The M-Audio Sputnik is a large-diaphragm tube mic that offers classic sound quality at an affordable price.
Despite modern advances in the studio, the quest to capture quality audio often leads back to vintage technology, such as the vacuum tube. And as more condenser microphones hit the stores each year, many aim to emulate the classic high-end tube sound of such venerable transducers as the AKG C 12 and the Neumann U 47. However, M-Audio has gone in a slightly different direction with its new tube-based mic, the Sputnik ($699.95).
Rather than setting out to create an exact clone of a C 12 or U 47, the company has bridged the gap between these classics by incorporating what it sees as the best qualities of each into a single-solution mic for the personal studio. This different approach is also evident in the Sputnik's space-age-lollipop look — an exposed disc mounted atop a thick central shaft. And the name itself, taken from the Soviet-era satellite, is evocative of a time when the vacuum tube was king.
The Sputnik has a 1.1-inch diaphragm, uses a 6205M vacuum tube, and offers three selectable polar patterns (cardioid, figure-8, and omni), a -10 dB attenuation pad, and an 80 Hz rolloff switch. The mic comes with a dedicated power supply with a 7-pin cable; a shockmount; a soft cloth bag; and a flight case. The well-designed shockmount allows you to securely mount the mic upright or upside down. The cloth bag is a welcome accessory that protects the mic from dust when it is kept on the mic stand, and the rugged flight case makes for efficient yet stylish transport and storage.
Tube mics are known to be great on vocals, and I tested the Sputnik on a variety of male and female voices. My first stop was the studio of guitarist-producer David Spinozza, where we recorded singer Tabitha Fair during a songwriting session (see Web Clip 1). On her voice, which can be both powerful and delicate, the Sputnik delivered results that were smooth, rich in harmonic detail, clean, and quiet, even through six to eight layers of multitrack harmonies. While the mic was generally transparent on female vocals, I did find the need to lower the EQ just a hair in the upper mids on Fair's voice, and with upper-register vocals in general.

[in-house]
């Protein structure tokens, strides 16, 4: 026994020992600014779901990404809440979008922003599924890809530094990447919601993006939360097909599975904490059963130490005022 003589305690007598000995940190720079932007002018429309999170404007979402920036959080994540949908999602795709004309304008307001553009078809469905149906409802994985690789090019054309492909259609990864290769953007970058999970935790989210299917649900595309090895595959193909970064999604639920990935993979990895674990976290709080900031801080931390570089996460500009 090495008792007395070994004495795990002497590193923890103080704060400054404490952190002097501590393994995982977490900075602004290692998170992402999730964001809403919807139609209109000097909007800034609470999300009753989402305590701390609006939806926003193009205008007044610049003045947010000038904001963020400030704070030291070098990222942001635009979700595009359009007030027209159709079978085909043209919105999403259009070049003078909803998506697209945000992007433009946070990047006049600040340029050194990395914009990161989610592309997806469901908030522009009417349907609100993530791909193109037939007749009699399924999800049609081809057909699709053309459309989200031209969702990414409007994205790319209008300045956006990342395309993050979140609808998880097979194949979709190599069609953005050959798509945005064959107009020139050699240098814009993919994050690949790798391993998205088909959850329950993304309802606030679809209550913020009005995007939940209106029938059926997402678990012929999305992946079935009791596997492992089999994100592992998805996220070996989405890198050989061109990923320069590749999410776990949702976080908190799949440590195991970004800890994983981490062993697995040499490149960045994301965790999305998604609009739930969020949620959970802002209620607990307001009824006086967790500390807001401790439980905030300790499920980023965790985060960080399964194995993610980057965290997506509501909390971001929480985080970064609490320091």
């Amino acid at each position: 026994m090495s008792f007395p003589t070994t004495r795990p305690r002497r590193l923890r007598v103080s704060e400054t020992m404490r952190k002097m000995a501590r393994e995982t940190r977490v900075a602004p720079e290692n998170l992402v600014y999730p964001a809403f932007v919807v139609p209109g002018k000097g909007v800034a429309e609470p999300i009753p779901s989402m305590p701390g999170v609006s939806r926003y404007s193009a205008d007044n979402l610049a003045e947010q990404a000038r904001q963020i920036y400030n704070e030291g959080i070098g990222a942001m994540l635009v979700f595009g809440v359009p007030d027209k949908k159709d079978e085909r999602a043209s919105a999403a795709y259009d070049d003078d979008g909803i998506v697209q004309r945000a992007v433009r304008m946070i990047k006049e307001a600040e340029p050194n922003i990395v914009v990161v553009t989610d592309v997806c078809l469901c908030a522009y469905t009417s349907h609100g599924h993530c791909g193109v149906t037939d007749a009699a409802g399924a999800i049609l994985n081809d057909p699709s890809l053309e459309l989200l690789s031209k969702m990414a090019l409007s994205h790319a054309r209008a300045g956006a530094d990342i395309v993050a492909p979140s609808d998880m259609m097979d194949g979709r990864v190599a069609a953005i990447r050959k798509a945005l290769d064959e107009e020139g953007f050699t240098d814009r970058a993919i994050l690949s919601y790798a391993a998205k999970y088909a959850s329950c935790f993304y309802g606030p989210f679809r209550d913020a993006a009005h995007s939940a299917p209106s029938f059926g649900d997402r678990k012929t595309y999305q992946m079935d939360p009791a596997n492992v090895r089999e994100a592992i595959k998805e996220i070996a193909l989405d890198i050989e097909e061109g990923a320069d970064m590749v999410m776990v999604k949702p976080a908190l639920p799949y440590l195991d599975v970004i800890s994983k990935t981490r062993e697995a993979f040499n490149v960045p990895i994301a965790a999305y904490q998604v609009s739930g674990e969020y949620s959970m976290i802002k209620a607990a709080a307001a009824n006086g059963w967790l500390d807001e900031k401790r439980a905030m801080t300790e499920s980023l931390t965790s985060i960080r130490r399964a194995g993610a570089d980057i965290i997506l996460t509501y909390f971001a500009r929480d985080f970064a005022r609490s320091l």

Next I was off to Fluid NY, a busy Manhattan ad-music house, where we recorded various male voices and set up an A/B test pitting the Sputnik against the studio's '40s-era U 47. With both mics side by side, we recorded voice-overs with Andrew Sherman (see Web Clips 2a and 2b) and rock vocals with singer Ian Jefferys (see Web Clips 3a and 3b). How did this $600-street-price mic stand up to a $6,000 legend? Well, when I informed the studio owner of my intent, he warned me that “many a mic has taken this challenge and fallen.” Nonetheless, in the end the Sputnik stood up remarkably well. In many cases the differences were subtle and essentially negligible.
The complete answer, however, is a bit more complicated. We found that on a speaking voice that was naturally more robust, the differences were small. But with a thinner, more average voice, the U 47 definitely had the edge, lending it a slightly richer bottom and a tad more sparkle on the top end. But only a tad — such differences could probably be addressed with EQ and mic placement.
The Sputnik also delivered impressive results in my tests on saxophone and various acoustic guitars. On acoustic guitar, the mic was a bit more sensitive to placement differences than other condenser mics I've used. I found a wide range of tonalities as I experimented with positioning, but ultimately I zeroed in on a sweet spot that imparted a lush presence. Larger-bodied guitars were a bit boomy, but that was easily tamed with the rolloff switch. On a louder and more distant sound source, such as a tenor sax, the Sputnik provided smooth sound, even as the player moved a bit off-axis.
Does It Fly?
M-Audio deserves kudos for taking a bold and well-researched approach to a new tube-mic design. The company has managed to develop its own look and sonic character with the Sputnik, which delivers a classic sound that stands up admirably next to the best-of-the-best tube mics, but at a fraction of the cost.
Value (1 through 5): 5